ENERGY STAR qualified lighting provides bright, warm light while it requires two-thirds less energy than standard lighting, generates 70 percent less heat, and lasts up to 10 times longer. ENERGY STAR qualified fixtures are available in hundreds of popular styles, including portable fixtures - such as table, desk, floor and torchiere lamps-and hard-wired fixtures such as outdoor, cabinet, suspended, ceiling-mount, recessed, wall-mount, and ceiling fans.
To save the most energy and money, consumers should replace their highest-use fixtures or the light bulbs with energy-efficient models. The five highest-use fixtures in a home are typically the kitchen ceiling light, the living room table and floor lamps, bathroom vanity, and outdoor porch or post lamp. ENERGY STAR qualified lighting fixtures and replacement bulbs can be found at home improvement and hardware stores, lighting showrooms, and other retail stores, including on-line outlets.
If every U.S. household replaces just one incandescent light bulb at home with one that earned the Energy Star label, the country will save $565 million in energy bills, save enough energy to light more than 2.5 million homes for a year, and prevent greenhouse gas emissions equivalent to nearly 800,000 cars.
Other simple steps today to help make homes more energy efficient include:
- Replace incandescent bulbs with lights that have earned the ENERGY STARŪ.
- Use a programmable thermostat with air conditioners to adjust the setting warmer at night, or when no one is home.
- Use a fan with window air conditioners to spread cool air through a home.
- Use an energy-efficient ENERGY STARŪ air conditioner, which can save up to 50 percent on cooling bills.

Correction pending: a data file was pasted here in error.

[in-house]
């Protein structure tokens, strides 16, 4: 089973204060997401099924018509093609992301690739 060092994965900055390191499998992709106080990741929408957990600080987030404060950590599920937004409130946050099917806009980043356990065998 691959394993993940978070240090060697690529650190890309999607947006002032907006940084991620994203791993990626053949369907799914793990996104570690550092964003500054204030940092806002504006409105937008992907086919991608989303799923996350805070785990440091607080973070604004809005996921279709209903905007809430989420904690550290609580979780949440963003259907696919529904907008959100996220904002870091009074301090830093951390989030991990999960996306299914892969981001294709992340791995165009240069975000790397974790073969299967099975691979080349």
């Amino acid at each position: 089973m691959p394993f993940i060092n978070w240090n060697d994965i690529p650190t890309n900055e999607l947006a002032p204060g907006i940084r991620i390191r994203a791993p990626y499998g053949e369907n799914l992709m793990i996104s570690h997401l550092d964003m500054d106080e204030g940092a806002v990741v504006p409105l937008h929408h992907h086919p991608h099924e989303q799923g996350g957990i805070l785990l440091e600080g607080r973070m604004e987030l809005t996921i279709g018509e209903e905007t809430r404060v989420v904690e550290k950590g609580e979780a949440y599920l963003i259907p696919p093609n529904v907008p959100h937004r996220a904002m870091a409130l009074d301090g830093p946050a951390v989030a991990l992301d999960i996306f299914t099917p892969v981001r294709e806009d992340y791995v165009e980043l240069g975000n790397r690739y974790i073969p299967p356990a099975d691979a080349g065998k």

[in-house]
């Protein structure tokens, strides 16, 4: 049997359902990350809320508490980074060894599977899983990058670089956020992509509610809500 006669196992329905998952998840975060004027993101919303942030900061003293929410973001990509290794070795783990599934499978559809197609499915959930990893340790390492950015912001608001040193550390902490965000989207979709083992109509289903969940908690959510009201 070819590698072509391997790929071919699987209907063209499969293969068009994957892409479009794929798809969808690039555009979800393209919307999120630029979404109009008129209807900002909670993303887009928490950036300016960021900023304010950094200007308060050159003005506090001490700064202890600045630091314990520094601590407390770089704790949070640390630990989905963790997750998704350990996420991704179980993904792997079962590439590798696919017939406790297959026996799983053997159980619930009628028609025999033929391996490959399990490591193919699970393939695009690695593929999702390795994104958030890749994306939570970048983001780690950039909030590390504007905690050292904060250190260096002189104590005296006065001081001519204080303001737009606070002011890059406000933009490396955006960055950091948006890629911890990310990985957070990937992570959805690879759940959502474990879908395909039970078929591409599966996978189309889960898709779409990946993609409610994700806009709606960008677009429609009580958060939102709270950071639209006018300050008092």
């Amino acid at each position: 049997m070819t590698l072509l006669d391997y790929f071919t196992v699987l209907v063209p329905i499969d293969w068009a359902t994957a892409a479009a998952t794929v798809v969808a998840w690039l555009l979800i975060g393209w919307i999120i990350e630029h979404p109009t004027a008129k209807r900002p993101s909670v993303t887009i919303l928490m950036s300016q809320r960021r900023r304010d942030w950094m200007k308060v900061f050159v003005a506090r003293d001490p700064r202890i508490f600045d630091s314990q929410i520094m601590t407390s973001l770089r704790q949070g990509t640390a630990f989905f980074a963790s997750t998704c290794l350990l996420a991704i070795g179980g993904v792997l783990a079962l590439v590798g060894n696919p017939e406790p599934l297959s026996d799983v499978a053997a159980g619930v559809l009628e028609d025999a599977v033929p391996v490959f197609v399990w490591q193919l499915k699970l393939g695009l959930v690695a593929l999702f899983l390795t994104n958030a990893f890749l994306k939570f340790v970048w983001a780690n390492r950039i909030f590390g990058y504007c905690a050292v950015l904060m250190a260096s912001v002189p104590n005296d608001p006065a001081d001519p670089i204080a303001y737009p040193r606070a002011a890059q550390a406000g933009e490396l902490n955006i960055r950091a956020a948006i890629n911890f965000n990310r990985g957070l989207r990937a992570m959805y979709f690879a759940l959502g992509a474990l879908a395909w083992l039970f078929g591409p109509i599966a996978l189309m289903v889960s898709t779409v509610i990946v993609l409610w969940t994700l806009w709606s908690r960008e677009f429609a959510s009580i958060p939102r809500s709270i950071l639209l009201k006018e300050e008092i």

- Plant trees around your home. Just three trees, properly placed around a house, can save between $100 and $250 annually in cooling and heating costs. Daytime air temperatures can be three to six degrees cooler in tree-shaded neighborhoods.
- Plant trees or shrubs to shade air conditioning units, but do not block the airflow.
- Install white window shades, drapes or blinds to reflect heat away from the house. Sunny windows can make air conditioners work two to three times harder.
- Replace windows with ENERGY STARŪ models and consider the new double-pane windows with spectrally selective coatings.
- Tightly close fireplace damper.
In July, 2005, the Bush administration formed a new partnership aimed at reducing household energy costs by 10 percent over the next decade while improving our nation's air. The Partnership for Home Energy Efficiency is providing energy saving solutions for households across the country and is supporting research and implementation of a new generation of energy efficiency technologies. In support of this Partnership, HUD, EPA and the Department of Energy are providing Americans, including homebuilders, with the latest home energy savings information.
More information about Energy Star products, home improvement, etc. (energystar.gov)
Take the "Change a Light" Pledge (epa.gov/region01/changealight/index.html)
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NOTE: This news release was edited on 18 Oct 2006 to reflect up to date New England energy costs and usage data.